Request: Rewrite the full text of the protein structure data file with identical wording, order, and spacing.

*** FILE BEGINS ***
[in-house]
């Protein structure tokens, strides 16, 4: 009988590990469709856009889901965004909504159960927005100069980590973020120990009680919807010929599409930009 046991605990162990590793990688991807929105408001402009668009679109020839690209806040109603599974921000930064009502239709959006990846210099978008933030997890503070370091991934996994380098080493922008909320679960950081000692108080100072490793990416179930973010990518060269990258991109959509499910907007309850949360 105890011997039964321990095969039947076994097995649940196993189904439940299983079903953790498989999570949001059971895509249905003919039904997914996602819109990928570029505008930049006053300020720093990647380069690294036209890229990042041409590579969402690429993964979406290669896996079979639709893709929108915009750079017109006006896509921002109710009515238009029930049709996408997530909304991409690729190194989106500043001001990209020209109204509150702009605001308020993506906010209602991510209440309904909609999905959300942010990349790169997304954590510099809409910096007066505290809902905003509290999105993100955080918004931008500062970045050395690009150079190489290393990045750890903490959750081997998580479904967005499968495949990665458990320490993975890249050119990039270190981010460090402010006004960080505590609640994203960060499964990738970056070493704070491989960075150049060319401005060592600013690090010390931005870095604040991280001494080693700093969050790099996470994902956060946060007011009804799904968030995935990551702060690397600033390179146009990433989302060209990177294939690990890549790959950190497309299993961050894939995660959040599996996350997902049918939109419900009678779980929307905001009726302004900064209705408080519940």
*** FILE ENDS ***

[in-house]
């Protein structure tokens, strides 16, 4: 009988590990469709856009889901965004909504159960927005100069980590973020120990009680919807010929599409930009 046991605990162990590793990688991807929105408001402009668009679109020839690209806040109603599974921000930064009502239709959006990846210099978008933030997890503070370091991934996994380098080493922008909320679960950081000692108080100072490793990416179930973010990518060269990258991109959509499910907007309850949360 105890011997039964321990095969039947076994097995649940196993189904439940299983079903953790498989999570949001059971895509249905003919039904997914996602819109990928570029505008930049006053300020720093990647380069690294036209890229990042041409590579969402690429993964979406290669896996079979639709893709929108915009750079017109006006896509921002109710009515238009029930049709996408997530909304991409690729190194989106500043001001990209020209109204509150702009605001308020993506906010209602991510209440309904909609999905959300942010990349790169997304954590510099809409910096007066505290809902905003509290999105993100955080918004931008500062970045050395690009150079190489290393990045750890903490959750081997998580479904967005499968495949990665458990320490993975890249050119990039270190981010460090402010006004960080505590609640994203960060499964990738970056070493704070491989960075150049060319401005060592600013690090010390931005870095604040991280001494080693700093969050790099996470994902956060946060007011009804799904968030995935990551702060690397600033390179146009990433989302060209990177294939690990890549790959950190497309299993961050894939995660959040599996996350997902049918939109419900009678779980929307905001009726302004900064209705408080519940």